Once they were publishing's most awesome duo. A titan of the blockbuster, Snyder, 54, helped put Bob Woodward and Carl Bernstein on the best-seller lists. Evans, 45, a tough, talented editor, scored with such books as Mario Puzo's The Sicilian, Jeffrey Archer's First Among Equals and Helen Gurley Brown's Having It All. Together they led S&S to fiscal triumph, hobnobbed with the cream of the literati and earned more than $1 million a year between them. Then came a sequence of events that rocked the literary world. Last year Evans separated from Snyder after eight years of marriage. Then, this September, she left S&S after 13 years of service and only six weeks later replaced Howard Kaminsky as the publisher of Random House, Simon & Schuster's archrival.
Now sitting in high-rise offices on opposite sides of Manhattan, Snyder and Evans are sparring for megabuck books and writers. Publicly they treat each other with the studied respect of professionals. In divorce court, however, the gloves come off. Both are fighting over a reported prenuptial agreement and millions in assets, including Linden Farm, a 75-acre Westchester estate with a 14-room Normandy chateau, rock-lined swimming pool, tennis court and conservatory. While neither Snyder nor Evans will comment, those who know them call the combat ugly. "It's bitter, full-scale legal warfare," says superagent Mort Janklow.
Evans was born for the battle. "She is driven, dedicated and absolutely tireless," says gossip columnist Liz Smith, a friend of the couple's. Those qualities, combined with a tart tongue and a spontaneous combustion temper, brought Evans to the top of the paper heap. Daughter of a wealthy New York textile importer, Joni Goldfinger received a B.A. in English at the University of Pittsburgh in 1963 and became a secretary to the book editor of McCall's. Four years later she married Richard Evans, who was working toward an M.B.A. at Harvard. Joni began writing and editing for Writer magazine, as well as reading manuscripts for the Book-of-the-Month Club. In 1968 the couple moved from Boston to Manhattan, where she worked as a manuscript reader, and later an editor, for William Morrow. In 1974 she jumped to Simon & Schuster as subsidiary rights director and a year later ended her marriage.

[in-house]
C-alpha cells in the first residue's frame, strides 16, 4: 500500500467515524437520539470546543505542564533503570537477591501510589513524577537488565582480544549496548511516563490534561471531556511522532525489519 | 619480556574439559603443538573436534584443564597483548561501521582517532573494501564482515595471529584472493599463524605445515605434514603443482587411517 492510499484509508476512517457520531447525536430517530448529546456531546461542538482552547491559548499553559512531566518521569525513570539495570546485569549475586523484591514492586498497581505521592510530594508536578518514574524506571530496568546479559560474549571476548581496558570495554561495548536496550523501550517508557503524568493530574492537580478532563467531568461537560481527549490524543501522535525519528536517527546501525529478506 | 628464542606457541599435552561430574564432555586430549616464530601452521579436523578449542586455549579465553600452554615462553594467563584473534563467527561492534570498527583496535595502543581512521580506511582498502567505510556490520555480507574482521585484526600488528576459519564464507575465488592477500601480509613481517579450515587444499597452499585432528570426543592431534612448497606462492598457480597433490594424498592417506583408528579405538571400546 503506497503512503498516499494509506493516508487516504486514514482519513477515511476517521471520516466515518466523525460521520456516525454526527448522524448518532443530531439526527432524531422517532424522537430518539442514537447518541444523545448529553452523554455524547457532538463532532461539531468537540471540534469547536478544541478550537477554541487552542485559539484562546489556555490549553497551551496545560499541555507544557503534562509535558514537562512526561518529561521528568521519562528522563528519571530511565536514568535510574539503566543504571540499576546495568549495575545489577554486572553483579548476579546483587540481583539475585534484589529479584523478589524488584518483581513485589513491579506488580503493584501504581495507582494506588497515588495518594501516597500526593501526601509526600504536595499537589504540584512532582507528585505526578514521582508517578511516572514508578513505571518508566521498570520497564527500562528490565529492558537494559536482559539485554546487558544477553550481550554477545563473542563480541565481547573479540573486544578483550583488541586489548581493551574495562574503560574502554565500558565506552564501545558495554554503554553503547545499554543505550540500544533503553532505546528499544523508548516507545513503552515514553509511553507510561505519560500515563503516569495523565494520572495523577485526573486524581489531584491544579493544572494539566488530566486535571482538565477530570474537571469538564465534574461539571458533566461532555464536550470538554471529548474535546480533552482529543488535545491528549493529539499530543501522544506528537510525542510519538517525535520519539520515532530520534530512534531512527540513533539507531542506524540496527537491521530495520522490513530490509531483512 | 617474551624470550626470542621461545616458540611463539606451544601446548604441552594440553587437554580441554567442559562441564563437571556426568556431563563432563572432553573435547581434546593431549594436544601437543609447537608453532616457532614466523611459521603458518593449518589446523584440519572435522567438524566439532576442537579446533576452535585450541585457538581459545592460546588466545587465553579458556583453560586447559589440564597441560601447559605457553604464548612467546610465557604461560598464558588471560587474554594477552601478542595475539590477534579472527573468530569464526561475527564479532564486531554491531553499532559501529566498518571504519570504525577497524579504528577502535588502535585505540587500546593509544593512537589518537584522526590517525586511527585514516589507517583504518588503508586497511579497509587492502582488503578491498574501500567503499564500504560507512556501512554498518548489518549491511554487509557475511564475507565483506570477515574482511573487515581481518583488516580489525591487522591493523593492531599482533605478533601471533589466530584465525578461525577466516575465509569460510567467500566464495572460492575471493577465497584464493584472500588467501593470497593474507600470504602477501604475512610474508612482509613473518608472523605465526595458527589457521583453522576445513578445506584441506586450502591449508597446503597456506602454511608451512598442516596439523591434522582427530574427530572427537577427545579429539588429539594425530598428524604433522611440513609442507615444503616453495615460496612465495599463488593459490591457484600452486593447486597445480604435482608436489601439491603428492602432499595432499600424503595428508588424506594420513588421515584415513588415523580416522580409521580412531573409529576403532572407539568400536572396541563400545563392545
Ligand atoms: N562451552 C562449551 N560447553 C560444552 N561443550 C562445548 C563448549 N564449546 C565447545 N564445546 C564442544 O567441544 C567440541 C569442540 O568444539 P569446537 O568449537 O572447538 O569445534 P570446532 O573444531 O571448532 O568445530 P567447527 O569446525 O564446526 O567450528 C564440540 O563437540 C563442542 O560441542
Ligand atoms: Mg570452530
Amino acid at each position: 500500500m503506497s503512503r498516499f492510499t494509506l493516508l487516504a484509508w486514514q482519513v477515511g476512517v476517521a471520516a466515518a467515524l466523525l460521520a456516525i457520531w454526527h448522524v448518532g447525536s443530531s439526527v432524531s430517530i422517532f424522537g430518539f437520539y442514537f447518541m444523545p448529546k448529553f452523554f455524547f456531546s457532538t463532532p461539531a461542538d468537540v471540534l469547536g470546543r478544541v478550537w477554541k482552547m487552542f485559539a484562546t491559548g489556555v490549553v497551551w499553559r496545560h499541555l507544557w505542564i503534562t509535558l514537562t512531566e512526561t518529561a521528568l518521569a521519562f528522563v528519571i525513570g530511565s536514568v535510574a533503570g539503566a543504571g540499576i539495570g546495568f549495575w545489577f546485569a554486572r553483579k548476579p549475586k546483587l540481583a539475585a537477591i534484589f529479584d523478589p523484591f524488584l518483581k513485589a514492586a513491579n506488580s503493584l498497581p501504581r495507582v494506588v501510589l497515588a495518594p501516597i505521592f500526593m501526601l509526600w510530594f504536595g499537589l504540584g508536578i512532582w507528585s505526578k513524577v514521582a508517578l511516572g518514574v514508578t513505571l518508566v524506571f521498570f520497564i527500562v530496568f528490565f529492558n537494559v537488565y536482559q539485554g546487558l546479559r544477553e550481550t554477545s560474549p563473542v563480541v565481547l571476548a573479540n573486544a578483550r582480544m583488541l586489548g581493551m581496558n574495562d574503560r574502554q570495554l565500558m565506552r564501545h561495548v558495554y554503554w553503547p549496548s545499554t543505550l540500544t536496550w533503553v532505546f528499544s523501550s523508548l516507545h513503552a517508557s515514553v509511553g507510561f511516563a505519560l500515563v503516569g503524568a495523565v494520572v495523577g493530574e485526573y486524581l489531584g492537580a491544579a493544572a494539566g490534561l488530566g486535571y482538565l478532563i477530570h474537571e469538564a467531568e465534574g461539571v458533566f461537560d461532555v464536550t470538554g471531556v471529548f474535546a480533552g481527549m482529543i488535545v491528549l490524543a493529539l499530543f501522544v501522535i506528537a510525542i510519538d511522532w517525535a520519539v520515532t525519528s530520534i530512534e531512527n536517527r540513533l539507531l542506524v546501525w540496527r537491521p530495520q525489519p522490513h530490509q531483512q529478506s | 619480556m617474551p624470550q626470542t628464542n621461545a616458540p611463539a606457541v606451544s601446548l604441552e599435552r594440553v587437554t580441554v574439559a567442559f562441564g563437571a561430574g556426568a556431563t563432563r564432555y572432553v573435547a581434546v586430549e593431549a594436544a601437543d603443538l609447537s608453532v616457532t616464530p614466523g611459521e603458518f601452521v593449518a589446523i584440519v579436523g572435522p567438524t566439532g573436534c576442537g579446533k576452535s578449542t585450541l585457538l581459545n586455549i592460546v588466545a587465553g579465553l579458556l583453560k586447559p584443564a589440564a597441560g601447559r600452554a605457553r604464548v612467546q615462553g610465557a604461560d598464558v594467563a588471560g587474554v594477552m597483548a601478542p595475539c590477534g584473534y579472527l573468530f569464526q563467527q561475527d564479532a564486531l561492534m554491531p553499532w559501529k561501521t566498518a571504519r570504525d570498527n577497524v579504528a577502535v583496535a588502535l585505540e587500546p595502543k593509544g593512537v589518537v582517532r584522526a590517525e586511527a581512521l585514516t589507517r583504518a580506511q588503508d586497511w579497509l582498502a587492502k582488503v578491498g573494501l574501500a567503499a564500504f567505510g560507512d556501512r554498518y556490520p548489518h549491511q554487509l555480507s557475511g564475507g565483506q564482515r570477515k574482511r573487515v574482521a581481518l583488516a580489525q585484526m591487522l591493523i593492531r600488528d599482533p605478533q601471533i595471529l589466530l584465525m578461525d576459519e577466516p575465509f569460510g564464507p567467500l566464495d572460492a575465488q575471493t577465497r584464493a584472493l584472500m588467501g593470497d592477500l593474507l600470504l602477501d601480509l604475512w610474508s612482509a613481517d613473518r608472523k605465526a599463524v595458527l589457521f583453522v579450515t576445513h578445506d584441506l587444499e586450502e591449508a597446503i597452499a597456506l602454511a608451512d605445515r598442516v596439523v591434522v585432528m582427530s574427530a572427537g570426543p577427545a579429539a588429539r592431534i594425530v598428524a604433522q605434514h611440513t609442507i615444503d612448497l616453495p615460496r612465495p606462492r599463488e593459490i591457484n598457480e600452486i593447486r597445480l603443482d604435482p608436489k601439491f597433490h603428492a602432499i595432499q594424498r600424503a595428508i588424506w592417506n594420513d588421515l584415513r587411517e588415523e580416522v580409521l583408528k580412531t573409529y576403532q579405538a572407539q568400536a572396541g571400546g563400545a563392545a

Enter Snyder, the less-than-humble boy from Brooklyn. Ruthless and abrasive—"even by the standards of Manhattan," in the words of one agent—Snyder graduated as an economics major from Tufts University in 1955 and rose from an assistant marketing director at Doubleday to publisher of Simon & Schuster in 11 years. When Evans arrived on the scene, Snyder's 11-year marriage to Otilie Freund, which produced two children, was shaky. "Snyder is competitive and always slashing, slashing, slashing," says Susan Brownmiller, whose 1984 book, Femininity, was edited by Evans. "He plays at fencing all the time. But Joni had that kind of femininity where she could play up to him—soothe and mollify him and flirt. So the relationship was good for a number of years."
Creating a minor publishing legend, Evans and Snyder were wed during a lunch break in 1978 and honeymooned at their favorite spot, the S&S offices. "Both were genuinely in love," recalls Dan Green, head of Weidenfeld & Nicolson publishing house, who worked with them at the time. "Dick was a fabulous tutor for Joni. Both sparked one another." Adds Jeffrey Archer: "Dick was at the top of his profession when Joni was only halfway up the ladder, and she learned a tremendous amount from him about the corporate and financial side of the business."